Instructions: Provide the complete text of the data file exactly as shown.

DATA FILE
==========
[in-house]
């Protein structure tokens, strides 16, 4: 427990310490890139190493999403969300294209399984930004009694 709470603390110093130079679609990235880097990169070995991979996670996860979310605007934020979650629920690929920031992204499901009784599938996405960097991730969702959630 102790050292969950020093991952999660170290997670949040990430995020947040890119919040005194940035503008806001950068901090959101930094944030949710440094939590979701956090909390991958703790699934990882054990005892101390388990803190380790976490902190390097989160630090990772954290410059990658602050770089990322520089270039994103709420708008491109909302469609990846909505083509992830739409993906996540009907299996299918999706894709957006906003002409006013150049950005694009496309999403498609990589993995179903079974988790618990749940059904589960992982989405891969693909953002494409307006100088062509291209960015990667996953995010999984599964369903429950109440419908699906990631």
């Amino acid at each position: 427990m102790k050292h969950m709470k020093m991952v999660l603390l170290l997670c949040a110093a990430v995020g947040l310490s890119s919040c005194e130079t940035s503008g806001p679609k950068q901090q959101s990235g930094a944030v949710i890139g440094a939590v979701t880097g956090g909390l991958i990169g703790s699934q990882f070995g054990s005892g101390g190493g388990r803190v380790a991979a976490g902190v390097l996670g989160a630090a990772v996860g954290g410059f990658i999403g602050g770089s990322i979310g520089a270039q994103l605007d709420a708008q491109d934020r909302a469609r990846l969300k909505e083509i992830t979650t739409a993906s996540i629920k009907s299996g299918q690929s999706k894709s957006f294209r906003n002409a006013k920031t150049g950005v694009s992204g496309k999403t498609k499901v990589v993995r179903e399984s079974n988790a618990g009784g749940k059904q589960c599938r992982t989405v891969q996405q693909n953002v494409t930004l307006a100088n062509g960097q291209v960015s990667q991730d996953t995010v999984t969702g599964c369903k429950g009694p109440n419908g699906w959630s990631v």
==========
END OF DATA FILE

[in-house]
């Protein structure tokens, strides 16, 4: 427990310490890139190493999403969300294209399984930004009694 709470603390110093130079679609990235880097990169070995991979996670996860979310605007934020979650629920690929920031992204499901009784599938996405960097991730969702959630 102790050292969950020093991952999660170290997670949040990430995020947040890119919040005194940035503008806001950068901090959101930094944030949710440094939590979701956090909390991958703790699934990882054990005892101390388990803190380790976490902190390097989160630090990772954290410059990658602050770089990322520089270039994103709420708008491109909302469609990846909505083509992830739409993906996540009907299996299918999706894709957006906003002409006013150049950005694009496309999403498609990589993995179903079974988790618990749940059904589960992982989405891969693909953002494409307006100088062509291209960015990667996953995010999984599964369903429950109440419908699906990631």
């Amino acid at each position: 427990m102790k050292h969950m709470k020093m991952v999660l603390l170290l997670c949040a110093a990430v995020g947040l310490s890119s919040c005194e130079t940035s503008g806001p679609k950068q901090q959101s990235g930094a944030v949710i890139g440094a939590v979701t880097g956090g909390l991958i990169g703790s699934q990882f070995g054990s005892g101390g190493g388990r803190v380790a991979a976490g902190v390097l996670g989160a630090a990772v996860g954290g410059f990658i999403g602050g770089s990322i979310g520089a270039q994103l605007d709420a708008q491109d934020r909302a469609r990846l969300k909505e083509i992830t979650t739409a993906s996540i629920k009907s299996g299918q690929s999706k894709s957006f294209r906003n002409a006013k920031t150049g950005v694009s992204g496309k999403t498609k499901v990589v993995r179903e399984s079974n988790a618990g009784g749940k059904q589960c599938r992982t989405v891969q996405q693909n953002v494409t930004l307006a100088n062509g960097q291209v960015s990667q991730d996953t995010v999984t969702g599964c369903k429950g009694p109440n419908g699906w959630s990631v």